I was reading on Slashdot a discussion about iTune 4.8 and its new capability to purchase videos from the iTunes Music Store, when I read two things that just made me say "duh" with their obviousness, yet I'd never thought of them before.
Both of these "duh" moments were inspired by the comments by an anonymous Apple engineer with the handle As Seen on TV:
Everybody's wrong about the video iPod thing. A video iPod would be a dumb idea for lots of reasons, some technical, some psychological. If you want to know where we're going with video playback, look not to the iPod but to its considerably less famous little brother, AirPort Express.
He didn't explain himself further, but I grokked it immediately. The current Airport Express already offers digital output of audio in a feature called "AirTunes". It isn't much of a stretch to believe that they could add the capability to offer video. If they added a dedicated H.264/MPEG4 decoder chip to the Airport Express, you could just plug in an HD-capable monitor and offer internet delivery of video and movies. The bandwidth wouldn't be an issue, as you are talking only 2 Mbps for the most popular HD compressed format, and even the full resolution 1080i compressed only requires 8-9 Mbps -- all of which will fit amply the bandwidth available to 802.11g. Thus "AirVideo".
"As Seen on TV" continues with more insights on Apple's strategy:
And the iPod is not repeat not gonna say it one more time not meant to be a video-playback device. It’s not even remotely designed for it. The iPod has a tiny hard drive that’s designed for embedded applications, and a 32 MB (I think it is) RAM buffer cache that’s optimized for dealing with song-sized chunks of data. That’s about 4 MB. Even a half hour of HD content is gonna be half a gigabyte. There’s basically no way for the iPod to play that without constantly keeping the hard drive running, and that will burn out the drive very quickly. Seriously, under constant use, the iPod hard drives’ life spans are measured in tens of hours.
(How can we do photos, then? Easy. Photos are even smaller than songs. And unlike video, people often do want to carry photos around with them. Keep reading.)
Remember when I said the problem was part technology and part psychology? People like to listen to music while they do other things: Ride on the train, exercise, shop. People like to multi-task with their music.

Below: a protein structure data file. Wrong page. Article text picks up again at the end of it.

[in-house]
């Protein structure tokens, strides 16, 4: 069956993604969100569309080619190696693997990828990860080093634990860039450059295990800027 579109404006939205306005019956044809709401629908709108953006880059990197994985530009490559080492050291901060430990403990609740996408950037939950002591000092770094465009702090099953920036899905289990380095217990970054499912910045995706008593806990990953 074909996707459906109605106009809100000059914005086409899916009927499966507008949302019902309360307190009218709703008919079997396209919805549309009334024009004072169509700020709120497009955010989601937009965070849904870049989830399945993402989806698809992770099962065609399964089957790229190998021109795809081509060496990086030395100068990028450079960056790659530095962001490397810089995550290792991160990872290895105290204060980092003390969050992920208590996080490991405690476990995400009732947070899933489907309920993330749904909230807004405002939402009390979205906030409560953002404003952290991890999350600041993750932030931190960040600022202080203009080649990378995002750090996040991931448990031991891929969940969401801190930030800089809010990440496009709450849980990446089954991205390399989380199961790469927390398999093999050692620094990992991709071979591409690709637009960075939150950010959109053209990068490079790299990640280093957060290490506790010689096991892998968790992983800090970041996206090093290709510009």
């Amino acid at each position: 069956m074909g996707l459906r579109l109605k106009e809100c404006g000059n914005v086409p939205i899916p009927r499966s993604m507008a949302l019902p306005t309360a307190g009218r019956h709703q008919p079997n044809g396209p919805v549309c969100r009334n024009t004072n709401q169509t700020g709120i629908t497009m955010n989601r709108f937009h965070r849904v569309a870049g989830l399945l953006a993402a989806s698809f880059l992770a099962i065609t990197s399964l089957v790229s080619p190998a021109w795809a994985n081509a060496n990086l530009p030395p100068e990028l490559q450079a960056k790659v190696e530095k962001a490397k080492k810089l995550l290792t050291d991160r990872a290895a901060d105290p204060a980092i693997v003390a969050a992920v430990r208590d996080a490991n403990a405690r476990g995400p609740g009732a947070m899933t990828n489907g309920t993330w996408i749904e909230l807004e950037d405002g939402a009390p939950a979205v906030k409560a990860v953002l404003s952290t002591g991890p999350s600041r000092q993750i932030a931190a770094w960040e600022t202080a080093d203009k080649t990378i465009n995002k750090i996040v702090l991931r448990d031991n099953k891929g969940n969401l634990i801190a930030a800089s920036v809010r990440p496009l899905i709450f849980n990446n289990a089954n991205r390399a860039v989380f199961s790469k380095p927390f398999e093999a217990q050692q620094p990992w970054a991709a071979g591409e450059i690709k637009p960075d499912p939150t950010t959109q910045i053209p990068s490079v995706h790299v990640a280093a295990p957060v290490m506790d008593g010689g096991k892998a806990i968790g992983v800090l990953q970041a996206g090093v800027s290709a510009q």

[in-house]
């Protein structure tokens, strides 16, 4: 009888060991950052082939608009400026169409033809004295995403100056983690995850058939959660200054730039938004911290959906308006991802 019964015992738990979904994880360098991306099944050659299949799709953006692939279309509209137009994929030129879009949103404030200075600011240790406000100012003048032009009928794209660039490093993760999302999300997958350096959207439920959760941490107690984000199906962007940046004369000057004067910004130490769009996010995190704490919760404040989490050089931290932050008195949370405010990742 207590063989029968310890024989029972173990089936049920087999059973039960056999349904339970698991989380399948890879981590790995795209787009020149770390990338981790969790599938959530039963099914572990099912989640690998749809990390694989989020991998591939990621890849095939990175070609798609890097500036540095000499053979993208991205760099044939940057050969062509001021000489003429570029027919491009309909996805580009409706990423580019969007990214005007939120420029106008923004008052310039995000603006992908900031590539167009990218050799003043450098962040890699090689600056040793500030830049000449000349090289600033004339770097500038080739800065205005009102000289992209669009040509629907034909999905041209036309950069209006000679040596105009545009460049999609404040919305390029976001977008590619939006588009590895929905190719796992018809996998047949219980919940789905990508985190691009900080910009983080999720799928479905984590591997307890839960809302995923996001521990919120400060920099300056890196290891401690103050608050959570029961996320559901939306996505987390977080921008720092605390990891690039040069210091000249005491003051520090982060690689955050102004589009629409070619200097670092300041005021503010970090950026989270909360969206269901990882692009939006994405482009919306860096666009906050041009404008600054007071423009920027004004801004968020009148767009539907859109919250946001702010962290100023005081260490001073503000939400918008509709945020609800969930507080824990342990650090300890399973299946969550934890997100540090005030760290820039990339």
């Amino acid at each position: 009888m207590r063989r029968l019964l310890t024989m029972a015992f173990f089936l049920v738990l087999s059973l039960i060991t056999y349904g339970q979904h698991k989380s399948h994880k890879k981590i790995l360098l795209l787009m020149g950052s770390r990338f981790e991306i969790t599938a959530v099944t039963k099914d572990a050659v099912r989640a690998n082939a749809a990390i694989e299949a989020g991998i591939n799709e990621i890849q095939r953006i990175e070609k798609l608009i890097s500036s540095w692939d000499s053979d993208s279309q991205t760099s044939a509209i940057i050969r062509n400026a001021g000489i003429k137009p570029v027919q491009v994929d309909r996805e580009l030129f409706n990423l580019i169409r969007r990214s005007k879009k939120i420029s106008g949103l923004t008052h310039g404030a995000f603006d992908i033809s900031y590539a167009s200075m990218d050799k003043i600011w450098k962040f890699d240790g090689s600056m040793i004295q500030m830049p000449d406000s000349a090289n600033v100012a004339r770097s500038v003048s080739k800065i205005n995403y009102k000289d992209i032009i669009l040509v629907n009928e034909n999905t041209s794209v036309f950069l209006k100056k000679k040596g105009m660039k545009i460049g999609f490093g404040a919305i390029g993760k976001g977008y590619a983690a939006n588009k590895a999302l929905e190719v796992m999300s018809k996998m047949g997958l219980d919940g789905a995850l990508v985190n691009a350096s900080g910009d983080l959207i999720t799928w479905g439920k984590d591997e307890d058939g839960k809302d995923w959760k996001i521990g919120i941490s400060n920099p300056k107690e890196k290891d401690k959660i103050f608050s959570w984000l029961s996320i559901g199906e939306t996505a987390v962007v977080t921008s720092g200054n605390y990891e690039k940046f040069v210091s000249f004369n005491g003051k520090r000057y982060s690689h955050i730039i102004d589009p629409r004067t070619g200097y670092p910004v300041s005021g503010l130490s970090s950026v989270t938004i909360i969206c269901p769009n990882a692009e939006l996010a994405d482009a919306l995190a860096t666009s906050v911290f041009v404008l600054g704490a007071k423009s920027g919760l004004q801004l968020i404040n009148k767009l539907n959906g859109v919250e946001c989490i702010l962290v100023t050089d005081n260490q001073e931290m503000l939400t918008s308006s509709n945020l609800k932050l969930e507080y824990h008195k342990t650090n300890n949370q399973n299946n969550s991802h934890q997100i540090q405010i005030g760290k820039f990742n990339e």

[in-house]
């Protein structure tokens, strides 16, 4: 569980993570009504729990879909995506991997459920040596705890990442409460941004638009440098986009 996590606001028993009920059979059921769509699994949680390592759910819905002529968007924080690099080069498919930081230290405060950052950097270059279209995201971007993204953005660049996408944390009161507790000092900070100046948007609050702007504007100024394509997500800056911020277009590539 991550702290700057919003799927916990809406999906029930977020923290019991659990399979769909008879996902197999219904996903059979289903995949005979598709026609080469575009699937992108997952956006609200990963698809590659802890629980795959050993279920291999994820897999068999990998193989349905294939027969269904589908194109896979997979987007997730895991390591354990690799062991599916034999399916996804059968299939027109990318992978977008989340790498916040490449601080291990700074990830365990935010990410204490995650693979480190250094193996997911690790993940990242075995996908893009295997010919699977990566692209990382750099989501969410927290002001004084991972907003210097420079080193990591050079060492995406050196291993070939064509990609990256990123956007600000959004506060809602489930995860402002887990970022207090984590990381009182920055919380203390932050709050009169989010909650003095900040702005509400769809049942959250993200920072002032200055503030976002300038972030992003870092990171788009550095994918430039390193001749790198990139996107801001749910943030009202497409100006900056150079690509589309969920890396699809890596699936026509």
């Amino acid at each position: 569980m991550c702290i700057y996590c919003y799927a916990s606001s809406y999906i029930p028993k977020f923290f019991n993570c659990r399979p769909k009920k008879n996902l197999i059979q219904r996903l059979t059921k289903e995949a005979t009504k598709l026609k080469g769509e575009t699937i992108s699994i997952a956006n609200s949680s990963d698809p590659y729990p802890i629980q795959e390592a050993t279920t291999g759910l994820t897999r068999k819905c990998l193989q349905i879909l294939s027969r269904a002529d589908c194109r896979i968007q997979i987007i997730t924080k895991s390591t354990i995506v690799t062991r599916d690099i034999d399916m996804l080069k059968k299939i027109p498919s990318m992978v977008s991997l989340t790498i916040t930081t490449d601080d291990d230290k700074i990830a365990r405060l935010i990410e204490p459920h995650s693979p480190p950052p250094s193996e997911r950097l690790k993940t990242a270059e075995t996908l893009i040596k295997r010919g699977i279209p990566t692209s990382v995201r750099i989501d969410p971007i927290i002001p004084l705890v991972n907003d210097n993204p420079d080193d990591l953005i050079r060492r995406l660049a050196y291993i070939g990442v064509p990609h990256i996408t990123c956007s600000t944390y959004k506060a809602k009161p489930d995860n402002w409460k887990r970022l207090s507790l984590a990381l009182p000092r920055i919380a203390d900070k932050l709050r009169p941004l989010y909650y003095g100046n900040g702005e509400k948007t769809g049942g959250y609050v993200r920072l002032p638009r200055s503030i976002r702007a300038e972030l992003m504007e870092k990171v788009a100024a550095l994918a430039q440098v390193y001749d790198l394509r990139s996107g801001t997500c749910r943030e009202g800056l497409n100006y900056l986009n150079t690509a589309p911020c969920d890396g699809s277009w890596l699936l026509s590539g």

Video, whether short-form like TV or long-form like movies, isn’t like that. Video is an immersive experience. You sit down and you watch it, and you don’t do anything else until it’s over. That’s a totally different interaction model than music.
So there’s basically zero reason for video to be portable. You’re not going to carry it around with you. You’re going to watch it at home.
Exceptions? Sure. But Apple isn’t a company that makes a habit of marketing to the exceptions. We shoot for a pretty clearly defined target market and let the exceptions buy their gadgets somewhere else. Chiefly because there aren’t nearly enough exceptions out there to make it worth going after, financially speaking. We’d never be able to recover what we invest in R&D and design by selling a few hundred thousand units. We have to sell millions of units per quarter, otherwise the business plan just doesn’t work.
This all made sense, but it this comment that brought it home:
All you have to do is pay attention to the way people interact with their media. The difference between immersive media and ambient media jump out at you immediately.
I'd guess never really understood intuitively the concept that there are really two major media types: ambient and immersive. Now that I understand it, it seems obvious. I just never internalized the difference. Yes, sometimes TV is an ambient media, sometimes music is immersive, but only rarely. As I think about it more it makes me wonder about other types of ambient vs immersive media, such as games.
I'll close with more last quote from "As Seen on TV":
I know you’re going to say I’m being a dick here, but I’m going to give you the pure, unvarnished truth:
Neither Apple’s management nor Apple’s shareholders give a shit about what the “alpha geeks” think.
I know, I know. It’s harsh. But it’s absolutely true. See, the “alpha geeks” are not our market. We don’t sell to them. The “alpha geeks” are defined by one key characteristic: they’re irrational. Now, I’m not trying to insult you. I mean it literally. Geeks are not rational. They base their purchasing decisions on things that, from a rational point of view, just don’t make any sense. Things like politics, lack “openness,” like “customizability.” Things that just don’t add up in the cost-benefit analysis.
That’s fine. That’s totally legitimate. But it’s not our business.
We sell products to people who want them to work. We don’t sell products to people who want to take them apart. There are other companies that do that. We don’t seek to dominate them or to put them out of business. We don’t see them as competition at all, because the kinds of people who buy our products would never buy a motherboard. They’d never buy Linux. Never in a million years.
Is there some overlap? Sure. We love the fact that some prominent hard-core geeks use Macs. But we’re not going to abandon our business plan to woo them. We’re not going to turn our backs on the vast and untapped market for next-generation content delivery services, a market which we basically created, in order to please some Internet message board guys.
Again, I’m sorry for sounding so harsh here. I don’t mean to be rude. I’m just not going to sugar-coat it for you. You do your thing, whatever makes you happy. We’ll do ours.